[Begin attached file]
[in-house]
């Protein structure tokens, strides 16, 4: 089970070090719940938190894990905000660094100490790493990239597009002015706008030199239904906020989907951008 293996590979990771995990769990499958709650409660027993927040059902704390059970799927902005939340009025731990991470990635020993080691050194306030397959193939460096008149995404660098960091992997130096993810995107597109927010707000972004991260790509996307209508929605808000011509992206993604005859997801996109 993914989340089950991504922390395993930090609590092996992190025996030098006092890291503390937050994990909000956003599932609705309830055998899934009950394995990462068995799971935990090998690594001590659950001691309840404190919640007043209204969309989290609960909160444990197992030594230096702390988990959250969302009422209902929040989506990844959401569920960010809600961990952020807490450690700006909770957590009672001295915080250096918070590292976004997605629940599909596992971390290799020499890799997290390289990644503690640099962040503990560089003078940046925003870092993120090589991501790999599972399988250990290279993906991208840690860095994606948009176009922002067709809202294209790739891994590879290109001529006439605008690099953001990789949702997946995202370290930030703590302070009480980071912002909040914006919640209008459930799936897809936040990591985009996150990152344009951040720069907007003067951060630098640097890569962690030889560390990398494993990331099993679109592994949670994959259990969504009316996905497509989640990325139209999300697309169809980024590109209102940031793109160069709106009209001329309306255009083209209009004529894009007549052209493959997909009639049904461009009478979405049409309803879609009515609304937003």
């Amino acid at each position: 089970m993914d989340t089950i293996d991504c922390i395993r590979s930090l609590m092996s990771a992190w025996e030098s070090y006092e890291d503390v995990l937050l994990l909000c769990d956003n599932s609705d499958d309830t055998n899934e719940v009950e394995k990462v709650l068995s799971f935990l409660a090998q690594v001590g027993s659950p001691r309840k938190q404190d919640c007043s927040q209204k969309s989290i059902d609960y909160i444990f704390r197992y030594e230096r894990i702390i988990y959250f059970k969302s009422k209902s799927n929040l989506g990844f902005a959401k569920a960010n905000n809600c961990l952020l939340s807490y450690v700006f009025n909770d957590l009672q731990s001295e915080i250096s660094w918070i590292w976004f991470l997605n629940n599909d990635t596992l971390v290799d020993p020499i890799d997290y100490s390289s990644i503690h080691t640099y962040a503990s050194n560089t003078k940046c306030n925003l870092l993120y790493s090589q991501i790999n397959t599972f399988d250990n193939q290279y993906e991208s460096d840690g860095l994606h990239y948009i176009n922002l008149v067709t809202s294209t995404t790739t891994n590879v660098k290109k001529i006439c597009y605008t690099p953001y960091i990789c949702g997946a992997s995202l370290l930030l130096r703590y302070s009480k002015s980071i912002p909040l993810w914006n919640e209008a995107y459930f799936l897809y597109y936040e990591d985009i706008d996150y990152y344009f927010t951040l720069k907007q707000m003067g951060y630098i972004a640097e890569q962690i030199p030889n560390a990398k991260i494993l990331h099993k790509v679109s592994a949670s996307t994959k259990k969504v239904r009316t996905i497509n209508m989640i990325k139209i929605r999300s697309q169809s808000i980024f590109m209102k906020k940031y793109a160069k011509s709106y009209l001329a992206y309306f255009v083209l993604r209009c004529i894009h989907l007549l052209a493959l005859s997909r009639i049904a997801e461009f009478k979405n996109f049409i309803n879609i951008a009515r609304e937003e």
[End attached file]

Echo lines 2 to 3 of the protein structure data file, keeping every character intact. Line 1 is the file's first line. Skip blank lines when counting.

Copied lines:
């Protein structure tokens, strides 16, 4: 089970070090719940938190894990905000660094100490790493990239597009002015706008030199239904906020989907951008 293996590979990771995990769990499958709650409660027993927040059902704390059970799927902005939340009025731990991470990635020993080691050194306030397959193939460096008149995404660098960091992997130096993810995107597109927010707000972004991260790509996307209508929605808000011509992206993604005859997801996109 993914989340089950991504922390395993930090609590092996992190025996030098006092890291503390937050994990909000956003599932609705309830055998899934009950394995990462068995799971935990090998690594001590659950001691309840404190919640007043209204969309989290609960909160444990197992030594230096702390988990959250969302009422209902929040989506990844959401569920960010809600961990952020807490450690700006909770957590009672001295915080250096918070590292976004997605629940599909596992971390290799020499890799997290390289990644503690640099962040503990560089003078940046925003870092993120090589991501790999599972399988250990290279993906991208840690860095994606948009176009922002067709809202294209790739891994590879290109001529006439605008690099953001990789949702997946995202370290930030703590302070009480980071912002909040914006919640209008459930799936897809936040990591985009996150990152344009951040720069907007003067951060630098640097890569962690030889560390990398494993990331099993679109592994949670994959259990969504009316996905497509989640990325139209999300697309169809980024590109209102940031793109160069709106009209001329309306255009083209209009004529894009007549052209493959997909009639049904461009009478979405049409309803879609009515609304937003």
């Amino acid at each position: 089970m993914d989340t089950i293996d991504c922390i395993r590979s930090l609590m092996s990771a992190w025996e030098s070090y006092e890291d503390v995990l937050l994990l909000c769990d956003n599932s609705d499958d309830t055998n899934e719940v009950e394995k990462v709650l068995s799971f935990l409660a090998q690594v001590g027993s659950p001691r309840k938190q404190d919640c007043s927040q209204k969309s989290i059902d609960y909160i444990f704390r197992y030594e230096r894990i702390i988990y959250f059970k969302s009422k209902s799927n929040l989506g990844f902005a959401k569920a960010n905000n809600c961990l952020l939340s807490y450690v700006f009025n909770d957590l009672q731990s001295e915080i250096s660094w918070i590292w976004f991470l997605n629940n599909d990635t596992l971390v290799d020993p020499i890799d997290y100490s390289s990644i503690h080691t640099y962040a503990s050194n560089t003078k940046c306030n925003l870092l993120y790493s090589q991501i790999n397959t599972f399988d250990n193939q290279y993906e991208s460096d840690g860095l994606h990239y948009i176009n922002l008149v067709t809202s294209t995404t790739t891994n590879v660098k290109k001529i006439c597009y605008t690099p953001y960091i990789c949702g997946a992997s995202l370290l930030l130096r703590y302070s009480k002015s980071i912002p909040l993810w914006n919640e209008a995107y459930f799936l897809y597109y936040e990591d985009i706008d996150y990152y344009f927010t951040l720069k907007q707000m003067g951060y630098i972004a640097e890569q962690i030199p030889n560390a990398k991260i494993l990331h099993k790509v679109s592994a949670s996307t994959k259990k969504v239904r009316t996905i497509n209508m989640i990325k139209i929605r999300s697309q169809s808000i980024f590109m209102k906020k940031y793109a160069k011509s709106y009209l001329a992206y309306f255009v083209l993604r209009c004529i894009h989907l007549l052209a493959l005859s997909r009639i049904a997801e461009f009478k979405n996109f049409i309803n879609i951008a009515r609304e937003e």